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Lonrho considers forming new Angolan carrier

Diversified infrastructure, transport and mining group Lonrho is to study the establishment of a new airline in Angola to meet the demands for air links within the country and to other points in Africa.

It is to co-operate with aircraft operating company Planar, a subsidiary of Angolan internal investment firm Sociedade de Gestate e Participacoes Financieras (GEFI), which has hangar space and offices at the Angolan capital’s Luanda Airport.

While the three-month study, the subject of a memorandum of understanding between Lonrho and GEFI, is still in its early stages, the carrier is intended to address the passenger, freight, leasing and air charter markets.

Lonrho chairman and chief executive David Lenigas tells ATI that the carrier would initially concentrate on domestic routes, serving cities such as Saurimo and the oil-industry territories. First flights could begin before the end of this year.

“Angola is seriously crying out for proper scheduled aviation services,” he says. “And we’re sick and tired of Africa having to fly around in whatever tired old dregs the world wants to throw at it.”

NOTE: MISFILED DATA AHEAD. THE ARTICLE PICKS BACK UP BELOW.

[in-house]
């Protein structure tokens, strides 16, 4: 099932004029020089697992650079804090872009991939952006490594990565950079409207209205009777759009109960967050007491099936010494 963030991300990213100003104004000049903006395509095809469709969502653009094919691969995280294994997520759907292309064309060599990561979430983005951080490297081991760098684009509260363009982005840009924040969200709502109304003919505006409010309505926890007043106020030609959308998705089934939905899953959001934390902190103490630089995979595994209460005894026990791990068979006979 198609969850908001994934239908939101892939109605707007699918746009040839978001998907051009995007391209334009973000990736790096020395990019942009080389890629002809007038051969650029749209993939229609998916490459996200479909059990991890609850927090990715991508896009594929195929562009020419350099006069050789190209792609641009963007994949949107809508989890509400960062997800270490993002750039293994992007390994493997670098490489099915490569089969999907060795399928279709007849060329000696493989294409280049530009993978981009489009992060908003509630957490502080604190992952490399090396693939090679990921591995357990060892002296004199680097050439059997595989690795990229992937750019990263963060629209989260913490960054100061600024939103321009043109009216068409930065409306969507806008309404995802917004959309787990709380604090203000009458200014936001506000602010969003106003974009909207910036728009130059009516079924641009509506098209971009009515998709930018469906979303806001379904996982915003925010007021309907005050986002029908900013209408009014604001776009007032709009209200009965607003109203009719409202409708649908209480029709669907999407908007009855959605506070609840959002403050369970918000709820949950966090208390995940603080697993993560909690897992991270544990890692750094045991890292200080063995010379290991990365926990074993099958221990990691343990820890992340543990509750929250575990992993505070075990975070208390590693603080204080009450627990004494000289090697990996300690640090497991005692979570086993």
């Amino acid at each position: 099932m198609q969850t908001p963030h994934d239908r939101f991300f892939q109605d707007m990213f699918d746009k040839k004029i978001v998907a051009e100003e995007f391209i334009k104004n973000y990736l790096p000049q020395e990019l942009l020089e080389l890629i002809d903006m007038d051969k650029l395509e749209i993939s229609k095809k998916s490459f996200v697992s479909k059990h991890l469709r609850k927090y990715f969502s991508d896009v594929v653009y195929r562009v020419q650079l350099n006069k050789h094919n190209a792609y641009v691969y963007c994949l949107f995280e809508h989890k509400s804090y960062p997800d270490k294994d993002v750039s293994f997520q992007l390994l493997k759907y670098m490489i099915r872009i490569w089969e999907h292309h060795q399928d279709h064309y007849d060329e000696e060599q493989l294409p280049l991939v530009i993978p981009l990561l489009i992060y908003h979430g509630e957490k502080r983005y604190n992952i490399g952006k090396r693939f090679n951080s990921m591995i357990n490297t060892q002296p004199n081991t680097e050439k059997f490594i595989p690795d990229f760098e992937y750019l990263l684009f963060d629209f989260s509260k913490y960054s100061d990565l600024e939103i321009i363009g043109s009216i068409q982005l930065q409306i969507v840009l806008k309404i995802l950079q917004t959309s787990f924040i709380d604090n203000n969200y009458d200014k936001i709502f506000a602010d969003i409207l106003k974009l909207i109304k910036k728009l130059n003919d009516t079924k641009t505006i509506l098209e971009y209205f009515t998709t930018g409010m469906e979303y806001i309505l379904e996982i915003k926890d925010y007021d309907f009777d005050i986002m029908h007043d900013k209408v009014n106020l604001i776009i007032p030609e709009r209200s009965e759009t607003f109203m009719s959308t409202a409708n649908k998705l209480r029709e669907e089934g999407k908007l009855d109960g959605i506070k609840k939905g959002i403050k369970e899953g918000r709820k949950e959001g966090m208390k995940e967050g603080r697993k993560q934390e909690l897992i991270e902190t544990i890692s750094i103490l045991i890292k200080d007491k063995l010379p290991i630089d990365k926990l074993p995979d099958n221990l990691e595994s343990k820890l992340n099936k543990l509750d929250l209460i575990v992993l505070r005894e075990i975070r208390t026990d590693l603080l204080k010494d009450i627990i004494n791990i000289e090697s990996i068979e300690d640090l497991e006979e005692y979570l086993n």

The airline would probably follow a similar development to the regional carrier Fly540 which Lonrho set up in Kenya last year. Fly540 began operating with ATR 42 aircraft on domestic routes from Nairobi and is acquiring additional aircraft to expand this year.

“We’re pulling people off the roads in Kenya,” says Lenigas, adding that the company aims to achieve similar success in Angola. GEFI, he points out, already has necessary licences and authorisations to operate certain routes.

Lenigas says that the study will help determine the fleet requirements for the new carrier and that the partners should have a clearer view in about a month’s time.

Availability will be an issue, he says, pointing out that ATR aircraft have becoming increasingly difficult to obtain, and Lenigas adds that – depending on the forecast traffic demands – the fleet “might be a combination” of turboprops and jets.

“We believe that the new airline can rapidly become a significant part of an expanding domestic market in Angola and a buoyant natural resources market across Africa,” he says.

Lonrho’s air transport involvement on the continent also extends to South Africa where it has an interest in aviation logistics company Norse Air.

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